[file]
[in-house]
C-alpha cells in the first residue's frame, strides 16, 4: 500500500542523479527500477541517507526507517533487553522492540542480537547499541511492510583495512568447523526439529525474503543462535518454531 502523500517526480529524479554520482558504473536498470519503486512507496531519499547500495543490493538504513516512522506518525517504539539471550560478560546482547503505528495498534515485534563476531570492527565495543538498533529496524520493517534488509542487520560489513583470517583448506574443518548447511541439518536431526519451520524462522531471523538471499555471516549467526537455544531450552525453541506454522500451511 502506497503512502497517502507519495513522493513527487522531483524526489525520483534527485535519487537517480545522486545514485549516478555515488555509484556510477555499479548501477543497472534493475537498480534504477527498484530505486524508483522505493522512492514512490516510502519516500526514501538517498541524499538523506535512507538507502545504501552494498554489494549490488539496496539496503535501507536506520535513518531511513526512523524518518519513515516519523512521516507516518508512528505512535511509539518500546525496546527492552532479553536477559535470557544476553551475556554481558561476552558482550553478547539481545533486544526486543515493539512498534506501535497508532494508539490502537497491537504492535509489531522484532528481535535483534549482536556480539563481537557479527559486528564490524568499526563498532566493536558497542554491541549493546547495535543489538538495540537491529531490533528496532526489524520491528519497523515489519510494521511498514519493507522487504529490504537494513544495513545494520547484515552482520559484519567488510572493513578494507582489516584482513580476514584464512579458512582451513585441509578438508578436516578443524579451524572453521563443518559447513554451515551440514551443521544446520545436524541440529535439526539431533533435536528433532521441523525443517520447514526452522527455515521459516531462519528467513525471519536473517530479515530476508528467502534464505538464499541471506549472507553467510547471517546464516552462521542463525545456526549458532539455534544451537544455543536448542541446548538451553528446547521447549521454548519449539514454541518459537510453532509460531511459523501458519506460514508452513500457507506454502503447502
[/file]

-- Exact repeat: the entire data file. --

[in-house]
C-alpha cells in the first residue's frame, strides 16, 4: 500500500542523479527500477541517507526507517533487553522492540542480537547499541511492510583495512568447523526439529525474503543462535518454531 502523500517526480529524479554520482558504473536498470519503486512507496531519499547500495543490493538504513516512522506518525517504539539471550560478560546482547503505528495498534515485534563476531570492527565495543538498533529496524520493517534488509542487520560489513583470517583448506574443518548447511541439518536431526519451520524462522531471523538471499555471516549467526537455544531450552525453541506454522500451511 502506497503512502497517502507519495513522493513527487522531483524526489525520483534527485535519487537517480545522486545514485549516478555515488555509484556510477555499479548501477543497472534493475537498480534504477527498484530505486524508483522505493522512492514512490516510502519516500526514501538517498541524499538523506535512507538507502545504501552494498554489494549490488539496496539496503535501507536506520535513518531511513526512523524518518519513515516519523512521516507516518508512528505512535511509539518500546525496546527492552532479553536477559535470557544476553551475556554481558561476552558482550553478547539481545533486544526486543515493539512498534506501535497508532494508539490502537497491537504492535509489531522484532528481535535483534549482536556480539563481537557479527559486528564490524568499526563498532566493536558497542554491541549493546547495535543489538538495540537491529531490533528496532526489524520491528519497523515489519510494521511498514519493507522487504529490504537494513544495513545494520547484515552482520559484519567488510572493513578494507582489516584482513580476514584464512579458512582451513585441509578438508578436516578443524579451524572453521563443518559447513554451515551440514551443521544446520545436524541440529535439526539431533533435536528433532521441523525443517520447514526452522527455515521459516531462519528467513525471519536473517530479515530476508528467502534464505538464499541471506549472507553467510547471517546464516552462521542463525545456526549458532539455534544451537544455543536448542541446548538451553528446547521447549521454548519449539514454541518459537510453532509460531511459523501458519506460514508452513500457507506454502503447502